Finding the perfect present for family and friends over the holidays is a struggle for many consumers.
When it comes to selecting gifts for kids, however, toys are an easy and fun choice. After all, there’s no greater joy than watching a child squeal in excitement upon opening a coveted game, doll or other popular plaything.
With 41 percent of consumers planning to buy a toy this holiday season, according to the National Retail Federation, it’s clear that shoppers believe toys are an ideal gift for little ones. The thrill over a new toy, however, can quickly diminish with each new present a child receives. This often means more clutter than joy and less appreciation for the items they are given, experts say.
“When kids are surrounded by a stream of new toys, each one becomes less special,” said Amy McCready, founder of PositiveParentingSolutions.com and the author of “The ‘Me, Me, Me’ Epidemic: A Step-by-Step Guide to Raising Capable, Grateful Kids in an Over-Entitled World.” “Well-meaning relatives want to see kids happy and fulfilled, but kids who get everything they want … take their material items for granted.”
Some experts believe an overabundance of toys can also interfere with a child’s development and behavior.
“Too many toys can make kids feel anxious, contribute to the inability to focus and lead to shorter attention spans,” said Corinne Roth, writer and founder of ThePragmaticParent.com. She added that children who have fewer toys rely more on their imagination and are ultimately more creative in their play.
Whatever a parent’s reason for wanting to limit toy gifts, it’s important to set expectations ahead of the holidays. Follow these tips to get the conversation started and learn how to request alternative items.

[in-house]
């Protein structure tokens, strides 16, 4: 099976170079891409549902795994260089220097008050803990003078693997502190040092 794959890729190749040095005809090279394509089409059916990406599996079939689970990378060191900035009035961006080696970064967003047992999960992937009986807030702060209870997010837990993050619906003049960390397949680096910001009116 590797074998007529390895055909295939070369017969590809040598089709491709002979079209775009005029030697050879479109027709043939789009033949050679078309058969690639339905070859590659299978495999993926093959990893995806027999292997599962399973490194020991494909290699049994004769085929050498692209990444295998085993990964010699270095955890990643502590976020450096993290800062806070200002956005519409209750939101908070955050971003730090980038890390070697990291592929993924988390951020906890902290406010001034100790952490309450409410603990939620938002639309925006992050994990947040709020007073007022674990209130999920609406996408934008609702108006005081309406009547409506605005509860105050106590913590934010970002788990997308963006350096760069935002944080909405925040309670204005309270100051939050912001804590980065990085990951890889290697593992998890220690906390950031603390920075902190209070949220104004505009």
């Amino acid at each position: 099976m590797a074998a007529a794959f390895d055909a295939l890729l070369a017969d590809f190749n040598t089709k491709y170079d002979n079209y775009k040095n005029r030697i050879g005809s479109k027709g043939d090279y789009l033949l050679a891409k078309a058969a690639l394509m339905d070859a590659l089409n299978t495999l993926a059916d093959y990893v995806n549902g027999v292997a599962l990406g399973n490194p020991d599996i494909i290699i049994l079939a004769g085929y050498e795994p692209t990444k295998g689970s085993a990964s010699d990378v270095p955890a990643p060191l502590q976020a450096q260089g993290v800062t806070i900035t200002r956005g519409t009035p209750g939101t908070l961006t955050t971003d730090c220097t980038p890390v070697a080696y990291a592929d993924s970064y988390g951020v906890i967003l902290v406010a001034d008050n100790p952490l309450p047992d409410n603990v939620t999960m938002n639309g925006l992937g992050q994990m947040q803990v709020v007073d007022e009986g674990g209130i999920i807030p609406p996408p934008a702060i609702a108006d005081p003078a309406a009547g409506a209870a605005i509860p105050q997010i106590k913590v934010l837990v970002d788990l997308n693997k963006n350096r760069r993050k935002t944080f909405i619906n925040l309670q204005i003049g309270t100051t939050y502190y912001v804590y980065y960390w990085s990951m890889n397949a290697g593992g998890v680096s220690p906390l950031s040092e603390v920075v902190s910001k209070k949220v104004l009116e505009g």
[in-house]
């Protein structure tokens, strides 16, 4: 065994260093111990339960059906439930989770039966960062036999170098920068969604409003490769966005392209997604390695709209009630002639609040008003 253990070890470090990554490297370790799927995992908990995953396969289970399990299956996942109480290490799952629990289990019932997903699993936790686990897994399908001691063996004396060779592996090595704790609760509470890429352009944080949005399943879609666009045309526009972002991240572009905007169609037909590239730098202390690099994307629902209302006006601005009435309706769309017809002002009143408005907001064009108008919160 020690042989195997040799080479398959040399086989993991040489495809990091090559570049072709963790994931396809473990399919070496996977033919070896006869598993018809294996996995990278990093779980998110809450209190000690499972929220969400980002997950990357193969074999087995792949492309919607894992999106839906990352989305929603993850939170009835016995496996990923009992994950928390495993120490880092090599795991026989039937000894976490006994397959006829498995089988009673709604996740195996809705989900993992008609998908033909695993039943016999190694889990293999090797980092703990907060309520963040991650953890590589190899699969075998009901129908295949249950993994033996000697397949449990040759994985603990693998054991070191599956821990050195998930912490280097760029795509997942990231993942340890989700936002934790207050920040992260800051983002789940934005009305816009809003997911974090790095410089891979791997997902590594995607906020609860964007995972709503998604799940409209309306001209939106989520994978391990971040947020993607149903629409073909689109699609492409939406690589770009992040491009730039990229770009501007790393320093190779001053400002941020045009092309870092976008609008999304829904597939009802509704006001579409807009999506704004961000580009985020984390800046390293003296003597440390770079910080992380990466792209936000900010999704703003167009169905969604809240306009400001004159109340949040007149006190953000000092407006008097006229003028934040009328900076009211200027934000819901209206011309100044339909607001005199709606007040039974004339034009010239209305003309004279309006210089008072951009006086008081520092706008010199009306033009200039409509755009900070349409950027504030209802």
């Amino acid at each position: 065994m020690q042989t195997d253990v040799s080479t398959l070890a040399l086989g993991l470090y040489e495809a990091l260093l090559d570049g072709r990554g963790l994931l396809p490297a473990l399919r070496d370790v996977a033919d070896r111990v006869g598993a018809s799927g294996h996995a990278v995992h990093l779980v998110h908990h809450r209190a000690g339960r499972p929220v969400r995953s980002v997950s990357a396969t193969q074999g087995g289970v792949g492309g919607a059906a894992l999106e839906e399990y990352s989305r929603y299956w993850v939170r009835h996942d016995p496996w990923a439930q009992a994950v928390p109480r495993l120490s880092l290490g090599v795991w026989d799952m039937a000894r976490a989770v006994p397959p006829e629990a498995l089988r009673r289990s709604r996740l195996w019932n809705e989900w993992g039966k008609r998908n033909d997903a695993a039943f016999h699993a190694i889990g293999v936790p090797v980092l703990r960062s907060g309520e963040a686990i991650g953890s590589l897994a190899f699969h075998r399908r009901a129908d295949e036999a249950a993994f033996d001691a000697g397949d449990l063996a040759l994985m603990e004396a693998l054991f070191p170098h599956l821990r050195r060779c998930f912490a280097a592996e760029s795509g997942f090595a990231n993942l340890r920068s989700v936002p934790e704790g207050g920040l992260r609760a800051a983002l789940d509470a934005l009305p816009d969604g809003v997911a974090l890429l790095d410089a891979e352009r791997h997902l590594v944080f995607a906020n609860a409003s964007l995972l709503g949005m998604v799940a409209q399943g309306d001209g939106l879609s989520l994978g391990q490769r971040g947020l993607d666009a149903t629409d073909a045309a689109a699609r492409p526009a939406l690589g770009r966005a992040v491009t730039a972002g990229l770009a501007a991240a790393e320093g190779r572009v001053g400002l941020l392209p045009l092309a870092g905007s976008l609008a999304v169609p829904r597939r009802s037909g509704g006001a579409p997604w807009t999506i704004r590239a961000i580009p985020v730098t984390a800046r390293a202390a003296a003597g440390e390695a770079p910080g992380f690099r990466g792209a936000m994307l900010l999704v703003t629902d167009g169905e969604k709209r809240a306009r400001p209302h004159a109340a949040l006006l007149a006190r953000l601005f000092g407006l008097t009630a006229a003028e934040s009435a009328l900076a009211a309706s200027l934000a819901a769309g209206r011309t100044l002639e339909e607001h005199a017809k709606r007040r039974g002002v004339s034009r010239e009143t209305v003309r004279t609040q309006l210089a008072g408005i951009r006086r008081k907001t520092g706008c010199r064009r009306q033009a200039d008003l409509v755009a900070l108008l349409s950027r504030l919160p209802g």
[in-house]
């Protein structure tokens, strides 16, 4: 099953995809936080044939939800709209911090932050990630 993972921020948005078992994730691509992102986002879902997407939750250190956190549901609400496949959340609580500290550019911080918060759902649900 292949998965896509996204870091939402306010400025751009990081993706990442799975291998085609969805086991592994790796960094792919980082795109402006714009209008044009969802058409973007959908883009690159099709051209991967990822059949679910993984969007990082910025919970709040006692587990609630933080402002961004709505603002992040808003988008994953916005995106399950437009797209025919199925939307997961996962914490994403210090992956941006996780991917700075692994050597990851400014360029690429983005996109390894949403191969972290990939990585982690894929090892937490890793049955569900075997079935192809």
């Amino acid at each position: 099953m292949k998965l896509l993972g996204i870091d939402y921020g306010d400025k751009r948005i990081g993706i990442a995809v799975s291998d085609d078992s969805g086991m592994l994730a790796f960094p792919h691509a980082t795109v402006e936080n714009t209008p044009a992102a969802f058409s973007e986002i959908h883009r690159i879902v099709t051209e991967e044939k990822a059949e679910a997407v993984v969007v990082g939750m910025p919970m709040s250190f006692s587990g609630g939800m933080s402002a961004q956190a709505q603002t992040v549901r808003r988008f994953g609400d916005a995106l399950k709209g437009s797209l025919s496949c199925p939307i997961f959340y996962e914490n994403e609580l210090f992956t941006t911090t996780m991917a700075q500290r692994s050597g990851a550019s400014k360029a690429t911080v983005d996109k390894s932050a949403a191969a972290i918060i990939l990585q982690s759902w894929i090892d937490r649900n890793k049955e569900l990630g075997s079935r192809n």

Talk it out. The only way to change gifting habits is to take action. Talking openly and honestly about this with family ahead of holiday celebrations is essential. Experts suggest taking a positive tone and expressing gratitude for past presents while focusing on family values as the reason for putting a limit on gifts.
“Let relatives know that while you’re so appreciative of their thoughtfulness, you’re working hard to take the ‘gimme’ out of gifting when it comes to your child and hoping to create a more-meaningful, less-materialistic holiday,” McCready said.
By highlighting items a child really needs or suggesting alternative ideas, such as an experience or activity, parents can guide loved ones toward making more meaningful gift choices without coming off as too restrictive. For those who are stuck on toys, Jennifer Porter, an etiquette coach and owner of Satsuma Kids Shop in Seattle, advises that parents gently suggest an item that will challenge their child’s imagination, such as those that focus on arts and crafts.
Set gift rules. Establishing ground rules for gifting makes for more-grateful kids and less-overwhelmed parents. Although the idea of rules sounds restrictive, there’s plenty of opportunity to make it fun for loved ones. Roth suggests implementing the “four-gift rule,” which directs close relatives, like grandparents, to give one item the child wants, one item they need, one item to wear and one item to read.